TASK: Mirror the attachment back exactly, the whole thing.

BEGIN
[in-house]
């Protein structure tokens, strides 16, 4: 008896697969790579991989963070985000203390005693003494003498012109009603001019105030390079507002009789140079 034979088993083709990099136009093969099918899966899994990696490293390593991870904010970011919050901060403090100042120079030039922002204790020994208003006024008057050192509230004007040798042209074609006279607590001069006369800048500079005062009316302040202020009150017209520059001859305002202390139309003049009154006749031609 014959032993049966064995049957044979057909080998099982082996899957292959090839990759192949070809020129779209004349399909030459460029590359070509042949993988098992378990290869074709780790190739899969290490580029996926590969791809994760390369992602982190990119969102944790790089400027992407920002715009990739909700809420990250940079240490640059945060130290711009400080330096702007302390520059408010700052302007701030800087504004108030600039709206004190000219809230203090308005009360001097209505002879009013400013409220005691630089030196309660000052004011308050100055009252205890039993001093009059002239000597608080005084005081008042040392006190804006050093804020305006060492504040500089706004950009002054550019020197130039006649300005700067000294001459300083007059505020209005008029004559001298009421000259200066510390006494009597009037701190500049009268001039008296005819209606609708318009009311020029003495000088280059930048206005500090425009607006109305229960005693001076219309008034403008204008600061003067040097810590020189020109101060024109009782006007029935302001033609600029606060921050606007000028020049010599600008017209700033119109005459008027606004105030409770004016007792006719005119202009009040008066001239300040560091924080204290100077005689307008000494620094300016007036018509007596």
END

[in-house]
């Protein structure tokens, strides 16, 4: 008896697969790579991989963070985000203390005693003494003498012109009603001019105030390079507002009789140079 034979088993083709990099136009093969099918899966899994990696490293390593991870904010970011919050901060403090100042120079030039922002204790020994208003006024008057050192509230004007040798042209074609006279607590001069006369800048500079005062009316302040202020009150017209520059001859305002202390139309003049009154006749031609 014959032993049966064995049957044979057909080998099982082996899957292959090839990759192949070809020129779209004349399909030459460029590359070509042949993988098992378990290869074709780790190739899969290490580029996926590969791809994760390369992602982190990119969102944790790089400027992407920002715009990739909700809420990250940079240490640059945060130290711009400080330096702007302390520059408010700052302007701030800087504004108030600039709206004190000219809230203090308005009360001097209505002879009013400013409220005691630089030196309660000052004011308050100055009252205890039993001093009059002239000597608080005084005081008042040392006190804006050093804020305006060492504040500089706004950009002054550019020197130039006649300005700067000294001459300083007059505020209005008029004559001298009421000259200066510390006494009597009037701190500049009268001039008296005819209606609708318009009311020029003495000088280059930048206005500090425009607006109305229960005693001076219309008034403008204008600061003067040097810590020189020109101060024109009782006007029935302001033609600029606060921050606007000028020049010599600008017209700033119109005459008027606004105030409770004016007792006719005119202009009040008066001239300040560091924080204290100077005689307008000494620094300016007036018509007596």